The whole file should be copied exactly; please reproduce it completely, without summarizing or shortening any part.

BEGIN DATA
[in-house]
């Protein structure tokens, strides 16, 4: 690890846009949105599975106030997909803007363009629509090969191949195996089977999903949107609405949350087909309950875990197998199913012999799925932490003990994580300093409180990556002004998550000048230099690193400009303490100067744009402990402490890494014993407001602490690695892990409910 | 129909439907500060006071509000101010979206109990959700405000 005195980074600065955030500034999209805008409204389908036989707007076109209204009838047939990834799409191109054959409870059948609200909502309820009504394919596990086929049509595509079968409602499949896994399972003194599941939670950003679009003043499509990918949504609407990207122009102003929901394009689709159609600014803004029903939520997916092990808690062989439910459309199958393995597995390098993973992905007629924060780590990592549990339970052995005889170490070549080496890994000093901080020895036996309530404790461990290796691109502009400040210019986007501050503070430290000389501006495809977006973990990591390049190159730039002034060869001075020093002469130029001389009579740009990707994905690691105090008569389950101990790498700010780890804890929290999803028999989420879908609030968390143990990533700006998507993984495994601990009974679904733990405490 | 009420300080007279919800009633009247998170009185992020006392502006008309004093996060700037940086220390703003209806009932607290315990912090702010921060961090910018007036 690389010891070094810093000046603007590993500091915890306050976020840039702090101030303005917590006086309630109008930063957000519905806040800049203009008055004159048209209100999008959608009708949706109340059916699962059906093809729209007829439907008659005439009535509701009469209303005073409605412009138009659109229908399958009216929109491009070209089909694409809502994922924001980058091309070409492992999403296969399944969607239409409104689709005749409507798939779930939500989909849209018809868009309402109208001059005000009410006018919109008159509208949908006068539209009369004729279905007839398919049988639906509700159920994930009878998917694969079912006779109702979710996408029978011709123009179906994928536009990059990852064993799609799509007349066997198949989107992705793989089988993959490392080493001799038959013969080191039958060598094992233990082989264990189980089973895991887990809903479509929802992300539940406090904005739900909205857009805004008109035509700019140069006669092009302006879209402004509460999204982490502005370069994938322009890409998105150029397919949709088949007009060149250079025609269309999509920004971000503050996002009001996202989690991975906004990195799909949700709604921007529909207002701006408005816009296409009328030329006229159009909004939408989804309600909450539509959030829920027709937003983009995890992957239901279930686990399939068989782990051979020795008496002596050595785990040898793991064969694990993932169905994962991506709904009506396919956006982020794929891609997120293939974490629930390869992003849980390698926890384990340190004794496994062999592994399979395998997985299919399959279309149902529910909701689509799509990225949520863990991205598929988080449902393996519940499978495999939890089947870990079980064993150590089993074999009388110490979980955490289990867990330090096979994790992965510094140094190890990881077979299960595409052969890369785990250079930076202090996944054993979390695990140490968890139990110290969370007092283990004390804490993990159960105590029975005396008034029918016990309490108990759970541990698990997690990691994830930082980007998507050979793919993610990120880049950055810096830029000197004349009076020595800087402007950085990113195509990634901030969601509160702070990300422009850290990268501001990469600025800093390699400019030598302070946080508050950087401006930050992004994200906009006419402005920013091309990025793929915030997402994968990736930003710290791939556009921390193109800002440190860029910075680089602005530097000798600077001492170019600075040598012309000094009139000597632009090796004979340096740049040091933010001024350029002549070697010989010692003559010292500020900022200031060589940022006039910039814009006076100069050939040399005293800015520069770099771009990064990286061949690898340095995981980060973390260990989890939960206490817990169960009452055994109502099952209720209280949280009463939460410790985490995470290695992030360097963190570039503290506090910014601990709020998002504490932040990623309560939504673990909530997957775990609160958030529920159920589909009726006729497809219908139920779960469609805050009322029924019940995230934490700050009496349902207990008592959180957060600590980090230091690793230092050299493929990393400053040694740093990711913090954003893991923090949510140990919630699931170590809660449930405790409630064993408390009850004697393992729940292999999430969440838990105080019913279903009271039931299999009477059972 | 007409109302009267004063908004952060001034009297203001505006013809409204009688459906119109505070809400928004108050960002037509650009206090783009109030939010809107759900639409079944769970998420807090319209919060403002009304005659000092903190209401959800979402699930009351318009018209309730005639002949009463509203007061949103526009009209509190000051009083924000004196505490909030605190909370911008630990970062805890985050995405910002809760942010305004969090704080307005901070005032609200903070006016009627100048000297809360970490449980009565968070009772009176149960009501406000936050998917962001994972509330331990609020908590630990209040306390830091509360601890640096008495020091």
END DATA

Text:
[in-house]
């Protein structure tokens, strides 16, 4: 690890846009949105599975106030997909803007363009629509090969191949195996089977999903949107609405949350087909309950875990197998199913012999799925932490003990994580300093409180990556002004998550000048230099690193400009303490100067744009402990402490890494014993407001602490690695892990409910 | 129909439907500060006071509000101010979206109990959700405000 005195980074600065955030500034999209805008409204389908036989707007076109209204009838047939990834799409191109054959409870059948609200909502309820009504394919596990086929049509595509079968409602499949896994399972003194599941939670950003679009003043499509990918949504609407990207122009102003929901394009689709159609600014803004029903939520997916092990808690062989439910459309199958393995597995390098993973992905007629924060780590990592549990339970052995005889170490070549080496890994000093901080020895036996309530404790461990290796691109502009400040210019986007501050503070430290000389501006495809977006973990990591390049190159730039002034060869001075020093002469130029001389009579740009990707994905690691105090008569389950101990790498700010780890804890929290999803028999989420879908609030968390143990990533700006998507993984495994601990009974679904733990405490 | 009420300080007279919800009633009247998170009185992020006392502006008309004093996060700037940086220390703003209806009932607290315990912090702010921060961090910018007036 690389010891070094810093000046603007590993500091915890306050976020840039702090101030303005917590006086309630109008930063957000519905806040800049203009008055004159048209209100999008959608009708949706109340059916699962059906093809729209007829439907008659005439009535509701009469209303005073409605412009138009659109229908399958009216929109491009070209089909694409809502994922924001980058091309070409492992999403296969399944969607239409409104689709005749409507798939779930939500989909849209018809868009309402109208001059005000009410006018919109008159509208949908006068539209009369004729279905007839398919049988639906509700159920994930009878998917694969079912006779109702979710996408029978011709123009179906994928536009990059990852064993799609799509007349066997198949989107992705793989089988993959490392080493001799038959013969080191039958060598094992233990082989264990189980089973895991887990809903479509929802992300539940406090904005739900909205857009805004008109035509700019140069006669092009302006879209402004509460999204982490502005370069994938322009890409998105150029397919949709088949007009060149250079025609269309999509920004971000503050996002009001996202989690991975906004990195799909949700709604921007529909207002701006408005816009296409009328030329006229159009909004939408989804309600909450539509959030829920027709937003983009995890992957239901279930686990399939068989782990051979020795008496002596050595785990040898793991064969694990993932169905994962991506709904009506396919956006982020794929891609997120293939974490629930390869992003849980390698926890384990340190004794496994062999592994399979395998997985299919399959279309149902529910909701689509799509990225949520863990991205598929988080449902393996519940499978495999939890089947870990079980064993150590089993074999009388110490979980955490289990867990330090096979994790992965510094140094190890990881077979299960595409052969890369785990250079930076202090996944054993979390695990140490968890139990110290969370007092283990004390804490993990159960105590029975005396008034029918016990309490108990759970541990698990997690990691994830930082980007998507050979793919993610990120880049950055810096830029000197004349009076020595800087402007950085990113195509990634901030969601509160702070990300422009850290990268501001990469600025800093390699400019030598302070946080508050950087401006930050992004994200906009006419402005920013091309990025793929915030997402994968990736930003710290791939556009921390193109800002440190860029910075680089602005530097000798600077001492170019600075040598012309000094009139000597632009090796004979340096740049040091933010001024350029002549070697010989010692003559010292500020900022200031060589940022006039910039814009006076100069050939040399005293800015520069770099771009990064990286061949690898340095995981980060973390260990989890939960206490817990169960009452055994109502099952209720209280949280009463939460410790985490995470290695992030360097963190570039503290506090910014601990709020998002504490932040990623309560939504673990909530997957775990609160958030529920159920589909009726006729497809219908139920779960469609805050009322029924019940995230934490700050009496349902207990008592959180957060600590980090230091690793230092050299493929990393400053040694740093990711913090954003893991923090949510140990919630699931170590809660449930405790409630064993408390009850004697393992729940292999999430969440838990105080019913279903009271039931299999009477059972 | 007409109302009267004063908004952060001034009297203001505006013809409204009688459906119109505070809400928004108050960002037509650009206090783009109030939010809107759900639409079944769970998420807090319209919060403002009304005659000092903190209401959800979402699930009351318009018209309730005639002949009463509203007061949103526009009209509190000051009083924000004196505490909030605190909370911008630990970062805890985050995405910002809760942010305004969090704080307005901070005032609200903070006016009627100048000297809360970490449980009565968070009772009176149960009501406000936050998917962001994972509330331990609020908590630990209040306390830091509360601890640096008495020091």